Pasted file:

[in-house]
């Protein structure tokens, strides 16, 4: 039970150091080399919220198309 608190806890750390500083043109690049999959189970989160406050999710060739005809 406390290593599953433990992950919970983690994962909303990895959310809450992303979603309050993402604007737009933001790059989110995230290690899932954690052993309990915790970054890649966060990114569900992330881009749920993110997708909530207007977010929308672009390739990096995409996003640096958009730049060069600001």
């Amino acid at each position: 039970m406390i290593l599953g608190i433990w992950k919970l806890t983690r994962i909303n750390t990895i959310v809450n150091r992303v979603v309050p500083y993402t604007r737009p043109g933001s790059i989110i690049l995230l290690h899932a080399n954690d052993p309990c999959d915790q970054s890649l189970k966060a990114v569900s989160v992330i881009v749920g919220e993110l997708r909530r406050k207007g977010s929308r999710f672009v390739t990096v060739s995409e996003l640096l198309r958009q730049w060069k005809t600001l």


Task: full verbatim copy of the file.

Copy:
[in-house]
């Protein structure tokens, strides 16, 4: 039970150091080399919220198309 608190806890750390500083043109690049999959189970989160406050999710060739005809 406390290593599953433990992950919970983690994962909303990895959310809450992303979603309050993402604007737009933001790059989110995230290690899932954690052993309990915790970054890649966060990114569900992330881009749920993110997708909530207007977010929308672009390739990096995409996003640096958009730049060069600001």
């Amino acid at each position: 039970m406390i290593l599953g608190i433990w992950k919970l806890t983690r994962i909303n750390t990895i959310v809450n150091r992303v979603v309050p500083y993402t604007r737009p043109g933001s790059i989110i690049l995230l290690h899932a080399n954690d052993p309990c999959d915790q970054s890649l189970k966060a990114v569900s989160v992330i881009v749920g919220e993110l997708r909530r406050k207007g977010s929308r999710f672009v390739t990096v060739s995409e996003l640096l198309r958009q730049w060069k005809t600001l």